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Why You Should Banish Toxic Positivity From Your Life

Why You Should Banish Toxic Positivity From Your Life
Written by Publishing Team

Flashback to summer 2020. You know THIS summer. There was no camp in person. We all worked from home. My husband used our kitchen island as an office for his sales work. My 4 year old was bouncing off the walls of our condo in town. Then there was me, six months pregnant and miserable. I was exhausted but forced myself to take my son for daily nature walks and keep him playing nonstop. One day, a friend of mine sent me a well-being SMS. When she asked me how I was, instead of giving her my usual response, “Oh, we’re all fine, we’re just adjusting to this new normal!” I was honest. I let off steam and told her that I was struggling to balance my pregnancy, that I felt isolated and exhausted from following an energetic preschooler. She replied, “Well, remember we only have 18 summers with our kids. We should treasure the time.

Wait! What?

Her attempt to show me the bright side of the situation made me feel guilty, ashamed, and honestly angry. This is how toxic positivity works. Toxic positivity rejects your “negative” emotions. It puts a positive spin on everything. It leaves no room for real genuine feelings.

My friend’s intentions were good, but they missed the mark. I immediately regretted having been vulnerable.

Here are some simple guides I have used to eliminate toxic positivity and replace it with real conversations of acceptance:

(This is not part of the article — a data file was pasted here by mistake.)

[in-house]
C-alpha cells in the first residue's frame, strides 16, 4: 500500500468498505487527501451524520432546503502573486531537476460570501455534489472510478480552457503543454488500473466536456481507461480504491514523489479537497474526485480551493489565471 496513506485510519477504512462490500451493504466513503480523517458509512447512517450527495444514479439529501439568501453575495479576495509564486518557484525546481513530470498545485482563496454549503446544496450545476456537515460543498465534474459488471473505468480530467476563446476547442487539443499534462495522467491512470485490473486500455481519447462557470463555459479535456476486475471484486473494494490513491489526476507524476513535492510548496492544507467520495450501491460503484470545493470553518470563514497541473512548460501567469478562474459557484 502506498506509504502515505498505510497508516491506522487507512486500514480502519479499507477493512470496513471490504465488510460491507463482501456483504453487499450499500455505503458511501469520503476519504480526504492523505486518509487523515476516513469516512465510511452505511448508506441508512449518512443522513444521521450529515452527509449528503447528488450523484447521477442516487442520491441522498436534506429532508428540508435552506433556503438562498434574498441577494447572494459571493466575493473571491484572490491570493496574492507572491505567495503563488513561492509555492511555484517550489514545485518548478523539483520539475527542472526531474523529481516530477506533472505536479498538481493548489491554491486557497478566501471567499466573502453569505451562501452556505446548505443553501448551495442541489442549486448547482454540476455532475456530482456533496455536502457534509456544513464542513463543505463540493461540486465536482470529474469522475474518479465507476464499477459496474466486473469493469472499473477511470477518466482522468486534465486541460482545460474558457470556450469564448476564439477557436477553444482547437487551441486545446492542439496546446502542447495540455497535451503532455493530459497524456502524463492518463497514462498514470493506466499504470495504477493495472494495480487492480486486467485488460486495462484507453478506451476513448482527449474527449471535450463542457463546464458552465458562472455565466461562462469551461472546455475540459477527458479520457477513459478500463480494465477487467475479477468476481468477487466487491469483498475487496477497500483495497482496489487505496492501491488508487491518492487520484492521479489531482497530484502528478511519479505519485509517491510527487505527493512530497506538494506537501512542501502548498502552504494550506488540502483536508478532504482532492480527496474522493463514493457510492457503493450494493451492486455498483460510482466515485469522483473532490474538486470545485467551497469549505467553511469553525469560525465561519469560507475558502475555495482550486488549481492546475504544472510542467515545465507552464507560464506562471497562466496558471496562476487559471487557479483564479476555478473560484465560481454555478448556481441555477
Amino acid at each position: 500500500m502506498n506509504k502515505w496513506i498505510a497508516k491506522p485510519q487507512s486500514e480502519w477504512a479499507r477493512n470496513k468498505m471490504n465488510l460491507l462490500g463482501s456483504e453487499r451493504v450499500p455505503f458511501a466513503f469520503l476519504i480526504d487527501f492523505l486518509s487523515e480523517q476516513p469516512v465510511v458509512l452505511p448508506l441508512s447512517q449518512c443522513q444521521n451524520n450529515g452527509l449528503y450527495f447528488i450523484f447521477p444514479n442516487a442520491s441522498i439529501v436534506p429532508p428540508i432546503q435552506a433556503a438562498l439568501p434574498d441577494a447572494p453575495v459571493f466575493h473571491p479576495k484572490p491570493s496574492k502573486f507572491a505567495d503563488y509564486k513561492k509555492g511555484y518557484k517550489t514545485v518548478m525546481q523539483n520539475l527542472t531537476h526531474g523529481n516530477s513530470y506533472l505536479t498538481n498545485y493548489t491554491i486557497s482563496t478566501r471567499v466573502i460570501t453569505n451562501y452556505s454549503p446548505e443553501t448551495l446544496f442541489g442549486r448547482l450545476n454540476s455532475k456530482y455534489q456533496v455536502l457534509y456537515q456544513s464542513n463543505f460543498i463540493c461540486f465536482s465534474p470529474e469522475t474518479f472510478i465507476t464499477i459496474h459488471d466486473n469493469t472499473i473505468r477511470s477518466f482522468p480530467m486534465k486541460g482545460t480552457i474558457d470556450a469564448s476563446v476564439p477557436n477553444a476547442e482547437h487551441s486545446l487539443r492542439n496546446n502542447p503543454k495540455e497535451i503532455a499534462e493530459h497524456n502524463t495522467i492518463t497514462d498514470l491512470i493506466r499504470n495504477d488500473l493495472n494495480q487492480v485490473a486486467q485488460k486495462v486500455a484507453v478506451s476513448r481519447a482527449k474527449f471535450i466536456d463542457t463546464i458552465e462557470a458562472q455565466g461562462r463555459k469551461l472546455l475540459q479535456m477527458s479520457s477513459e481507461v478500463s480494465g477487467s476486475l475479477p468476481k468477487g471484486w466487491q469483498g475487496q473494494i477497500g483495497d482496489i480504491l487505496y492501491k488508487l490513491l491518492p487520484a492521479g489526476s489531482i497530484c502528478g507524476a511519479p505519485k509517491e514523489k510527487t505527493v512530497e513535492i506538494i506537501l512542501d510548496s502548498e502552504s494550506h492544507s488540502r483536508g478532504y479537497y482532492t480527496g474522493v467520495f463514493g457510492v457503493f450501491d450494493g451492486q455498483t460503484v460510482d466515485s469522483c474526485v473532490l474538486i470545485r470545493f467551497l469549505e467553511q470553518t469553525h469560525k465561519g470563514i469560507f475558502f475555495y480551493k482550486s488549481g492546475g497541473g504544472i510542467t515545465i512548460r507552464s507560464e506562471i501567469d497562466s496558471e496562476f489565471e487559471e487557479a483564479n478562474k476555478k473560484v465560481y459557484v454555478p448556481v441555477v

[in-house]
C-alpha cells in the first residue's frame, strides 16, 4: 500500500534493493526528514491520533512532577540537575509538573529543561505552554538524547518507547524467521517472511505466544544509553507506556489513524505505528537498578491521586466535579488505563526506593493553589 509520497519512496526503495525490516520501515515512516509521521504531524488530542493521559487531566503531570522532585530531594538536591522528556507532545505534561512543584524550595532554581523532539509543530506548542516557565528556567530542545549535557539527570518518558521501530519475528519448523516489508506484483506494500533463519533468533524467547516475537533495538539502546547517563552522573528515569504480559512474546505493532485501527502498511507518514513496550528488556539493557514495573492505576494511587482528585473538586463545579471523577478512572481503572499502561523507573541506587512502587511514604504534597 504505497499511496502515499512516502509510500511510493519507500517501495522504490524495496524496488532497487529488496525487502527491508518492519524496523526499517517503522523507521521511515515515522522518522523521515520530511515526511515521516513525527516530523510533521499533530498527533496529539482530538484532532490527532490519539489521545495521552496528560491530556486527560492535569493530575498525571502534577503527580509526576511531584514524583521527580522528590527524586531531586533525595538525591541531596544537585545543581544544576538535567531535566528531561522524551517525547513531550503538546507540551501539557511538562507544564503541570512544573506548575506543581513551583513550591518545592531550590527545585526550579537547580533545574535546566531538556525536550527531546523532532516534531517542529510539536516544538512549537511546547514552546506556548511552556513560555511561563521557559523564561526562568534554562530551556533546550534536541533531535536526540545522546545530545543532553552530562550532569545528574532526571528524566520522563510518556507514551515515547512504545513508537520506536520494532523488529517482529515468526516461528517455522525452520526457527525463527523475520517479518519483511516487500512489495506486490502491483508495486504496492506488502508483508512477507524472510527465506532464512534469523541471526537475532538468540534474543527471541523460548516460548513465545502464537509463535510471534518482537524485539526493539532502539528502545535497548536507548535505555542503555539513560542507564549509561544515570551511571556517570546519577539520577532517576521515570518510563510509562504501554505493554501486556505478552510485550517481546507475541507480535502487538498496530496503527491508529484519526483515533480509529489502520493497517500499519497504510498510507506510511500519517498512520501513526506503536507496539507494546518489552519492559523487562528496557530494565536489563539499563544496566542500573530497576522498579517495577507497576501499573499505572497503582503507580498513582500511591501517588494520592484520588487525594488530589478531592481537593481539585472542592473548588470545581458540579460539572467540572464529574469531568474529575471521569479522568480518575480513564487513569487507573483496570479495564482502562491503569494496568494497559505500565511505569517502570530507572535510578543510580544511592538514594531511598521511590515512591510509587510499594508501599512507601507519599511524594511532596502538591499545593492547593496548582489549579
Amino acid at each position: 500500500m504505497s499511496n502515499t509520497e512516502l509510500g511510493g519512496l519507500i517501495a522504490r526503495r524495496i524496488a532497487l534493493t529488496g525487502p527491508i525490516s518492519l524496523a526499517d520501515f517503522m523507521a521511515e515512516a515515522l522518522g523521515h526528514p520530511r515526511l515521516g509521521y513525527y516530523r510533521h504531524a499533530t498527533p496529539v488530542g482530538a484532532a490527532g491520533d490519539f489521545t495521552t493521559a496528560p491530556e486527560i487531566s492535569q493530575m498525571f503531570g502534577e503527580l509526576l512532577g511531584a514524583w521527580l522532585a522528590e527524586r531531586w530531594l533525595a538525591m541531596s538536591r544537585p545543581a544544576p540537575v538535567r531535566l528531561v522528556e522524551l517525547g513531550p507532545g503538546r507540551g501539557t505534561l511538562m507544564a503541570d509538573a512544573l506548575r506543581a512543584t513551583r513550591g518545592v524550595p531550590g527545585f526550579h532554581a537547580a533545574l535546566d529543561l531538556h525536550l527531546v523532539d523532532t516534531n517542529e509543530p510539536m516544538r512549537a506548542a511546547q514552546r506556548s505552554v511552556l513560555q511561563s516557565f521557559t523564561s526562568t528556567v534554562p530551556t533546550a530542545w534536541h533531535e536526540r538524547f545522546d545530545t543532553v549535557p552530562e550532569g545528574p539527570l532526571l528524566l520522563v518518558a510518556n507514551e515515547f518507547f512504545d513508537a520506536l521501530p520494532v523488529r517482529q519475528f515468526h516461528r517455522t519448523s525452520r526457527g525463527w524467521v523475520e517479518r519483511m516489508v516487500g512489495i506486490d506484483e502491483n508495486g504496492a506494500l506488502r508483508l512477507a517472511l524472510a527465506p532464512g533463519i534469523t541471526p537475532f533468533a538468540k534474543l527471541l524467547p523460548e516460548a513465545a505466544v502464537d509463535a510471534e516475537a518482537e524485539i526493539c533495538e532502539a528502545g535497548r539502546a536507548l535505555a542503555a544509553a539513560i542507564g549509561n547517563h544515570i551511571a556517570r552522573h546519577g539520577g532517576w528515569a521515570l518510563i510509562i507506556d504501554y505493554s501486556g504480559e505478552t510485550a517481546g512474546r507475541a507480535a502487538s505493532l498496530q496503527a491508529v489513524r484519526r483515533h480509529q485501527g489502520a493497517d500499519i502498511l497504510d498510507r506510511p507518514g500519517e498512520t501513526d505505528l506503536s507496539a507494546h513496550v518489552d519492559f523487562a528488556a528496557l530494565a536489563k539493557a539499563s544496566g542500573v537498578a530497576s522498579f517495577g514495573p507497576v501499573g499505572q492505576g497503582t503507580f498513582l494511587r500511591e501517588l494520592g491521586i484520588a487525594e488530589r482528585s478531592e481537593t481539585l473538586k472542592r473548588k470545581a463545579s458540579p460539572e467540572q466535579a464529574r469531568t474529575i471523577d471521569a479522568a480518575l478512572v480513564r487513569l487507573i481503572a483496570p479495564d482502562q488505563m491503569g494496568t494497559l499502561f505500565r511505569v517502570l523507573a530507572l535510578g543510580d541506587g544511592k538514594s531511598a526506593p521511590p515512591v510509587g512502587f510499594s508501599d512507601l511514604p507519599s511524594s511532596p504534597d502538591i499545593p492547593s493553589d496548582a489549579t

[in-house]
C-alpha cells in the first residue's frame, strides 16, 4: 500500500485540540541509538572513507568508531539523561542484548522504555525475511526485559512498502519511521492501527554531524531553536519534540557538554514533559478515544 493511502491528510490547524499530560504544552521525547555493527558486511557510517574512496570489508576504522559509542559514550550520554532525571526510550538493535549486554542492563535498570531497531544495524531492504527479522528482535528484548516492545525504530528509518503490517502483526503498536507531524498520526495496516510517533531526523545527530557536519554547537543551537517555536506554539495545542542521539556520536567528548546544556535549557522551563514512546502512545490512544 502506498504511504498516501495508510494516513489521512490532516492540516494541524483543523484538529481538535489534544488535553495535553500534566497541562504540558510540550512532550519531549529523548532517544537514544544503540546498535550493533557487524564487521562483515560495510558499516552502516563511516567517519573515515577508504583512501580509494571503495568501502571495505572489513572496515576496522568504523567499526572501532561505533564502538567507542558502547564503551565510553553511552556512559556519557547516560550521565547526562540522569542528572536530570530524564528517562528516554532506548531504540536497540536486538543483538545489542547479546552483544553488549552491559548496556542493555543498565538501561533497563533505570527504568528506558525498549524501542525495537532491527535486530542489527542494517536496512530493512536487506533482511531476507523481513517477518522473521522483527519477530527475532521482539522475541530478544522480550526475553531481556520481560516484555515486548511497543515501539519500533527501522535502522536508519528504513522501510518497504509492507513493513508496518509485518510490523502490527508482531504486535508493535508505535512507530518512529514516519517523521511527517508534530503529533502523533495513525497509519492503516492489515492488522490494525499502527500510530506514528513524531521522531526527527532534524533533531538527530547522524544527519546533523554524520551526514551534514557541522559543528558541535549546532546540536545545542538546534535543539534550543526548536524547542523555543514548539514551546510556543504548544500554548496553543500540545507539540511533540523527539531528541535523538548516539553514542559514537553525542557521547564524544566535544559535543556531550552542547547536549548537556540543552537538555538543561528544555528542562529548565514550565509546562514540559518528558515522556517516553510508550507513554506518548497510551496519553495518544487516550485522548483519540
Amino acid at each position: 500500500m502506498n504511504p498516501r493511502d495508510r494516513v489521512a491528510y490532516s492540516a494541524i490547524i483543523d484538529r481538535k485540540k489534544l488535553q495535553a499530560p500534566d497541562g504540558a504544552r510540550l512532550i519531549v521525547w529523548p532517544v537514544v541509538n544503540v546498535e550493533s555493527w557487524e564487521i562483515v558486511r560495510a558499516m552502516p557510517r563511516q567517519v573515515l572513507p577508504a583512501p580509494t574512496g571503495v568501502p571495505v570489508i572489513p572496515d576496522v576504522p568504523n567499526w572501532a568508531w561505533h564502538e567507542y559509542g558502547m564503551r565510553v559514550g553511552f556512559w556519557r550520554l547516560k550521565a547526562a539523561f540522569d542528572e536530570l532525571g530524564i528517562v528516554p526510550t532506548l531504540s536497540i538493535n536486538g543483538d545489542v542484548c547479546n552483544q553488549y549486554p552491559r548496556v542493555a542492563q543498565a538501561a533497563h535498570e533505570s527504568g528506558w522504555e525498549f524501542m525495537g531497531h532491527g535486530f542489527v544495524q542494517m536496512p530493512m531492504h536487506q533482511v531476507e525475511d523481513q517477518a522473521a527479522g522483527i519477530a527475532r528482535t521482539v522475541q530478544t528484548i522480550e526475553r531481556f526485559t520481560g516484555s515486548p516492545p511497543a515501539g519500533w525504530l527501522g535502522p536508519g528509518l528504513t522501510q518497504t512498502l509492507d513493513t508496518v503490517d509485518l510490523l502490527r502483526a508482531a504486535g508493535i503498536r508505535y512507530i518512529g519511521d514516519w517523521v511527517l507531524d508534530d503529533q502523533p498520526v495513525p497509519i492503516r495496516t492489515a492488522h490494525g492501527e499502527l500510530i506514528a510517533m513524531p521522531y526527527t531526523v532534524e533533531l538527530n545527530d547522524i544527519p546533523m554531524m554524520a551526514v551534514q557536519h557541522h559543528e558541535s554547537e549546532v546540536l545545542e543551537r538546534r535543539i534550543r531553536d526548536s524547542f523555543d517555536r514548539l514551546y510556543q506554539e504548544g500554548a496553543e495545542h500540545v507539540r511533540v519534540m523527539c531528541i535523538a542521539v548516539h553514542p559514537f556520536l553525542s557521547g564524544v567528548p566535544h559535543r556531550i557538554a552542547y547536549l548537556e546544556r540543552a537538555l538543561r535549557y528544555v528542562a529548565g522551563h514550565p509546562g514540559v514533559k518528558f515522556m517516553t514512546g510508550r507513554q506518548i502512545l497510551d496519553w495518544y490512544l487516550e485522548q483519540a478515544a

Leading with empathy

We all have different paths on this parenting journey. Each family has its own needs and obstacles. I really believe that the common thread is that as parents we all do the best we can. With that in mind, my first response to a friend having a difficult day / week / month is to validate their feelings. You can just say, “It sounds difficult, how can I support you? I’m really trying to figure out how my friend is feeling at this point. I don’t tell them how they should feel. To me empathy is like support and they decide how they would like to be supported.

Resist cliché messages

Life is not an Instagram legend. Responding to your real friends with toxic positivity slogans like “Everything happens for a reason” can seem dismissive and impersonal. Problems are not uniform and neither is compassion. It can make a person feel ashamed of having negative emotions. I want to be a person that my friends can be themselves with, not just when they crave the sun. As a general rule of thumb, if you’ve seen the quote on a t-shirt, coffee mug, and notebook, stay away! Yes, this includes “Positive vibes only”.

Be a safe space

I used to think of a safe space as a physical space. Like my parents’ house or my best friend’s couch, places where I can let go of expectations and truly be me. Recently, I realized that people can serve as safe spaces. You can be a safe space for your friends. Providing a non-judgmental ear provides comfort. I thank friends for feeling comfortable enough to let me be me.

Community has always been an important part of my parenting journey. I rely on other parents for advice, resources and yes, reassurance. Toxic positivity bypasses the vast array of human emotions. Focusing only on happiness and positivity just isn’t realistic. I challenge myself to think about how we can present ourselves to each other in a way that allows parents to be truly transparent about the ups AND downs of parenting. I hope you find the space to do the same.

Jenny LeFlore is a community builder, advocate, influencer and mom of ObieQ, 5, and Jameson, 1. She has created a community with her brand, Mama Fresh, where the diversity of motherhood is celebrated. Mama Fresh is all about taking a new approach to motherhood. Her mission is to be that mom friend you never knew you needed. Follow her on Instagram @mamafreshchi.


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